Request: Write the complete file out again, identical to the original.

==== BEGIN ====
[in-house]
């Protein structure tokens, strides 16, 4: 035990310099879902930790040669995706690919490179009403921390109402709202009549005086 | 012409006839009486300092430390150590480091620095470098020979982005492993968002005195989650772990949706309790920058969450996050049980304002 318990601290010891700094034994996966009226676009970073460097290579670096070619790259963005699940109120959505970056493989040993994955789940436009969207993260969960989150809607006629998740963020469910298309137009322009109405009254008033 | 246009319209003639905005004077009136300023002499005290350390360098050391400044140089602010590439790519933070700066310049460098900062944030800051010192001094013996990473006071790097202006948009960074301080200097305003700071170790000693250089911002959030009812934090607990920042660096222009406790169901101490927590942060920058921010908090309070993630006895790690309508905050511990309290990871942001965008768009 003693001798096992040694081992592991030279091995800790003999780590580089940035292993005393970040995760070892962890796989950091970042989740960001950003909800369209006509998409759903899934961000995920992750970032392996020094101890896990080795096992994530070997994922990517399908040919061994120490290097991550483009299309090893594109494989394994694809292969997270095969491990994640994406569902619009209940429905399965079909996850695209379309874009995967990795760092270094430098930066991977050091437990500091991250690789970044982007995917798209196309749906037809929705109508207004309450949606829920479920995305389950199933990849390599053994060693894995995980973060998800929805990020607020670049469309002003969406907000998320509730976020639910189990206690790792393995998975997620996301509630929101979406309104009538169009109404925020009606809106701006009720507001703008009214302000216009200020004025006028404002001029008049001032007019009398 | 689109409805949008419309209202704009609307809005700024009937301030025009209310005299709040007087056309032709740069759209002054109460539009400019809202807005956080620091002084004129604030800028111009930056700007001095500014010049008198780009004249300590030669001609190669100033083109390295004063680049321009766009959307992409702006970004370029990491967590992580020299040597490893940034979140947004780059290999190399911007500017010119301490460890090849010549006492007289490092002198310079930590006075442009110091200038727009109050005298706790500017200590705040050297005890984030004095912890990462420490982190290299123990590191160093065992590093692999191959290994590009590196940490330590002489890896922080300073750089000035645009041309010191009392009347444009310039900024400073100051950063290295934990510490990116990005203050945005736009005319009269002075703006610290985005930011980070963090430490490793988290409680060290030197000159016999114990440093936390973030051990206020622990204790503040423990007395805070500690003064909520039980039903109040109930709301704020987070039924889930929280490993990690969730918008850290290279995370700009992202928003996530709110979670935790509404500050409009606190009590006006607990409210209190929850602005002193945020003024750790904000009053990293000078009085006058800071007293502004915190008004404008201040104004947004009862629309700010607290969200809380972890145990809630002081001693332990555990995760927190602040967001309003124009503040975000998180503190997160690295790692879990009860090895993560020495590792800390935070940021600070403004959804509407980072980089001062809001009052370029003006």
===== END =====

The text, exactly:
[in-house]
């Protein structure tokens, strides 16, 4: 035990310099879902930790040669995706690919490179009403921390109402709202009549005086 | 012409006839009486300092430390150590480091620095470098020979982005492993968002005195989650772990949706309790920058969450996050049980304002 318990601290010891700094034994996966009226676009970073460097290579670096070619790259963005699940109120959505970056493989040993994955789940436009969207993260969960989150809607006629998740963020469910298309137009322009109405009254008033 | 246009319209003639905005004077009136300023002499005290350390360098050391400044140089602010590439790519933070700066310049460098900062944030800051010192001094013996990473006071790097202006948009960074301080200097305003700071170790000693250089911002959030009812934090607990920042660096222009406790169901101490927590942060920058921010908090309070993630006895790690309508905050511990309290990871942001965008768009 003693001798096992040694081992592991030279091995800790003999780590580089940035292993005393970040995760070892962890796989950091970042989740960001950003909800369209006509998409759903899934961000995920992750970032392996020094101890896990080795096992994530070997994922990517399908040919061994120490290097991550483009299309090893594109494989394994694809292969997270095969491990994640994406569902619009209940429905399965079909996850695209379309874009995967990795760092270094430098930066991977050091437990500091991250690789970044982007995917798209196309749906037809929705109508207004309450949606829920479920995305389950199933990849390599053994060693894995995980973060998800929805990020607020670049469309002003969406907000998320509730976020639910189990206690790792393995998975997620996301509630929101979406309104009538169009109404925020009606809106701006009720507001703008009214302000216009200020004025006028404002001029008049001032007019009398 | 689109409805949008419309209202704009609307809005700024009937301030025009209310005299709040007087056309032709740069759209002054109460539009400019809202807005956080620091002084004129604030800028111009930056700007001095500014010049008198780009004249300590030669001609190669100033083109390295004063680049321009766009959307992409702006970004370029990491967590992580020299040597490893940034979140947004780059290999190399911007500017010119301490460890090849010549006492007289490092002198310079930590006075442009110091200038727009109050005298706790500017200590705040050297005890984030004095912890990462420490982190290299123990590191160093065992590093692999191959290994590009590196940490330590002489890896922080300073750089000035645009041309010191009392009347444009310039900024400073100051950063290295934990510490990116990005203050945005736009005319009269002075703006610290985005930011980070963090430490490793988290409680060290030197000159016999114990440093936390973030051990206020622990204790503040423990007395805070500690003064909520039980039903109040109930709301704020987070039924889930929280490993990690969730918008850290290279995370700009992202928003996530709110979670935790509404500050409009606190009590006006607990409210209190929850602005002193945020003024750790904000009053990293000078009085006058800071007293502004915190008004404008201040104004947004009862629309700010607290969200809380972890145990809630002081001693332990555990995760927190602040967001309003124009503040975000998180503190997160690295790692879990009860090895993560020495590792800390935070940021600070403004959804509407980072980089001062809001009052370029003006």